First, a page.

Benromach 30

Screen Shot 2015-09-07 at 18.24.23Distillery: Benromach
Age: 30 years old
ABV: 43%
Cask: 1st Fill and Refill Sherry
More Info: WhiskyBase

Here’s one of my 30th birthday treats! I was lucky enough to win the bottle from Aston’s of Manchester. Time to crack it open…

Nose: Rich cereal tones, blended with honey and dark orange marmalade. Sweet ripe fruits – apples, blackberries, lychees. Big Red cinnamon chewing gum. Earthy, mossy and mineral-rich with a touch of coastal rocks. Good whiff of oak, too.

Palate: Thick and oily on the tongue. Rich and malty with tangy lime, grapefruit, and blood oranges. A soft touch of tart raspberry, too. More cinnamon and honey melding into dark, rich coffee and cocoa solids with a slab of marzipan.

Finish: Long and oaky with peppercorns and a savoury wisp of drying, gravelly smoke.

Mmmmm, thirty years well spent. Benromach core Speyside character shining through, with that lovely mix of sweet barley with a touch of savoury smoke.

This one’s readily available online for about £250-£300. Not cheap, but not horrendously expensive for a thirty year old single malt.

Benromach 15 Tweet Tasting

Benromach TT2 Wide Banner

Benromach have always sought to produce a Speyside whisky that’s in keeping with the true historic way of making whisky in the region.

As a result, their whiskies are all non chill filtered and colouring free; and, unusually for Speyside, their whiskies are made with a lightly peated barley since historically the distilleries of the region used peat in the drying process as it’s so readily available in Scotland.

Tonight we celebrate the release of a 15 year old into their fixed line up! The distillery have kindly sent out a pair of samples: the entry-level 10 year old, and the brand new 15.

Let’s taste!

The 10 Year Old

Screen Shot 2015-07-08 at 19.50.18

Distillery: Benromach
Bottled: 2014
Age: 10 years old
ABV: 43%
Cask: Bourbon and sherry
More Info: WhiskyBase

Nose: Lots of fresh Bourbon notes to start: vanilla custard, varnish, cinnamon and spicy ginger. Fragrant spices: cardamom and turmeric stirred into golden syrup. Chocolatey sherry notes once it’s had a bit of time to breathe… There’s a wood-smoked honeycomb thing going on too, becoming salty and mineral-rich.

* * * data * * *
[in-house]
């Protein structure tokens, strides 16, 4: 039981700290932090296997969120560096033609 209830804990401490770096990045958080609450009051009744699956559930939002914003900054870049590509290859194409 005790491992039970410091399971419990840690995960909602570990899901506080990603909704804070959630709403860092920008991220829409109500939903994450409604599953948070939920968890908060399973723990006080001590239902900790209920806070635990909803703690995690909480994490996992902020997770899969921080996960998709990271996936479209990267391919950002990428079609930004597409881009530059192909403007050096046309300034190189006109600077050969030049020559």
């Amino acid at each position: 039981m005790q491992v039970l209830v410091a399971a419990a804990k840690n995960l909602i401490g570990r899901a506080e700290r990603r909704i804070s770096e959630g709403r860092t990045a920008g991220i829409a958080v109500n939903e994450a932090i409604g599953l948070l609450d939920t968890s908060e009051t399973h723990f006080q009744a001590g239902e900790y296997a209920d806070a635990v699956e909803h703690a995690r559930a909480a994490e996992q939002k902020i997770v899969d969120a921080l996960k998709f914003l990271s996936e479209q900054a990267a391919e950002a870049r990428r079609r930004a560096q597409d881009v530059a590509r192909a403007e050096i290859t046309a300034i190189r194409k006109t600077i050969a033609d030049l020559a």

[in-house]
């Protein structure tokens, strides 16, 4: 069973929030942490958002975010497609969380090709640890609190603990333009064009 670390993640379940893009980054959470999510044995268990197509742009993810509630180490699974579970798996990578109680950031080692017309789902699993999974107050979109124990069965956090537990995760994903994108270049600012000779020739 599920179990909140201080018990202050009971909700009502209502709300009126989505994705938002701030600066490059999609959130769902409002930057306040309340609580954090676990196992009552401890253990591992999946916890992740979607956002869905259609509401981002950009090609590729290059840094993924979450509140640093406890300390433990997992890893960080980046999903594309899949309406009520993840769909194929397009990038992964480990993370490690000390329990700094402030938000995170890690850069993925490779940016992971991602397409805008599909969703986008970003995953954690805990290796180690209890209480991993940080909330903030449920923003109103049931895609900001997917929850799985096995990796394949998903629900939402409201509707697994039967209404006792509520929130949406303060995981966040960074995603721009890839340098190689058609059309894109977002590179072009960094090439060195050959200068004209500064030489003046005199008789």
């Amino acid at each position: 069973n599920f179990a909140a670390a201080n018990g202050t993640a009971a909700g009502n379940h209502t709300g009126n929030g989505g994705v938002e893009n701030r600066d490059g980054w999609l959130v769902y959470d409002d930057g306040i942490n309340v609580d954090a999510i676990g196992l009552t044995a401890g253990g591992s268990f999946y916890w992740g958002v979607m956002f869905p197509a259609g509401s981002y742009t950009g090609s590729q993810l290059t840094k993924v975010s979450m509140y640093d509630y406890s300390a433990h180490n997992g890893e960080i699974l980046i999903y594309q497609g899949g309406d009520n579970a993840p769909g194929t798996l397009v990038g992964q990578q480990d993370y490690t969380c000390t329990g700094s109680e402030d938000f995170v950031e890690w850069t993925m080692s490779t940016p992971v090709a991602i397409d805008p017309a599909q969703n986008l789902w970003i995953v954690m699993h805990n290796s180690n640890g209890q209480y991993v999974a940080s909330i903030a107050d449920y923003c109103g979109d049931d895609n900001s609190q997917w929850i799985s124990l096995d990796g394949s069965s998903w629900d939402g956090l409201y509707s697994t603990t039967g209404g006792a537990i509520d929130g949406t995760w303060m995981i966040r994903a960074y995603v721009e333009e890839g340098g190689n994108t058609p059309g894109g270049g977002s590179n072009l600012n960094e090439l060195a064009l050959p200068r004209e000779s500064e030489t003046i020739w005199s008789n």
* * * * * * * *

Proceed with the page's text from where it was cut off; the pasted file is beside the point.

Palate: Definitely get some smoke on the palate! Builds slowly among those rich, malt caramel notes. Little bit of hard orange-flavoured candy in there too with caramel wafer and more ginger spice.

Finish: Spicy oak develops through the sweet smoke with lots of black pepper and dark cocoa at the end.

Lovely solid dram this, really rich and well-rounded with plenty going on. All you want from a Speyside, plus a bit extra on top.

You can pick this up online for a mere £35 – absolute bargain!

The 15 Year Old

Screen Shot 2015-07-08 at 19.53.17Distillery: Benromach
Bottled: 2014
Age: 15 years old
ABV: 43%
Cask: Bourbon and sherry
More Info: WhiskyBase

Nose: Opens with wood smoke, some ester-rich pear, and a heap of sea salt! Wax pastels and acrylic paints. Salty peat smoke and chocolate covered raisins.

Palate: A spoonful of Muscavado sugar mixed with dark rum, cinnamon and ginger. Progresses to sticky sultanas, banana bread, malt loaf and a little woodsmoke kiss on the tail. Bitter peppermint and dark chocolate. Like a fancier version of Viennetta ice cream.

Finish: Lovely dry chocolatey ashiness on the finish of the 15 year old.

A much more refined character than the 10 year old – more pronounced chocolatey sherry character and a drying oakiness. This is absolutely lovely and definitely on my shopping list.

A bit more expensive, the 15 year old goes for about £50 online.

All In All

This is a really solid pair of drams. I’m not very familiar with Benromach whisky but I’ll be endeavouring to try a lot more of it!

Thanks so much to Benromach and to Steve Rush for organising the tasting ❤

Glen Moray Tweet Tasting

Screen Shot 2015-06-04 at 07.56.22Wednesday night and time for another Tweet tasting!

This time we’ve got five drams lined up from that quiet gem of Speyside, Glen Moray. The distillery’s been in business since 1897 and produces a fairly classic Speyside style of spirit but without heavy sherry maturation to detract from the light, fruity distillate. All standard releases are matured full term in Bourbon casks and generally bottled at 40% ABV with chill filtering and caramel colouring.

We’ve got the Classic, Peated Classic, and the Port Cask Finish as well as peated and unpeated new make spirit. It’s very rare to be able to try new make so this really is a pleasure.

All the drams we’re trying are on sale in the UK (except the new makes, of course) for £25 or less per bottle so the distillery core range is really aimed at the low budget end of the market.

Let’s try them!

Dram 1: Glen Moray New Make

Screen Shot 2015-06-04 at 07.41.55Distillery: Glen Moray
ABV: 69%
Age: N/A
Cask: N/A
More Info: N/A

Nose: Very, very creamy. Brandy butter and icing sugar. Dried banana chips in thick custard. Juicy sultanas, with a good waft of grappa. Bubblegum.

Palate: Oof! It’s smooth but it packs a wallop at 69%. Needs water. Fermented fruit – sweet cider apples. Sweet shop flavours of pear drops and rhubarb and custard. White rum. Waxy, like eating a Crayola. Not that I know from experience, of course…

Finish: Tingly and numbing, with the strength. But the fruit notes linger and settle nicely. Stewed rhubarb crumble at the end.

This definitely needs the water adding, but once you bring it down to around the 50% mark it becomes very drinkable with a lot of those lovely Ester-rich sweet shop flavours you expect from Speyside spirit.

Dram 2: Classic Glen Moray

Screen Shot 2015-06-04 at 07.42.03Distillery: Glen Moray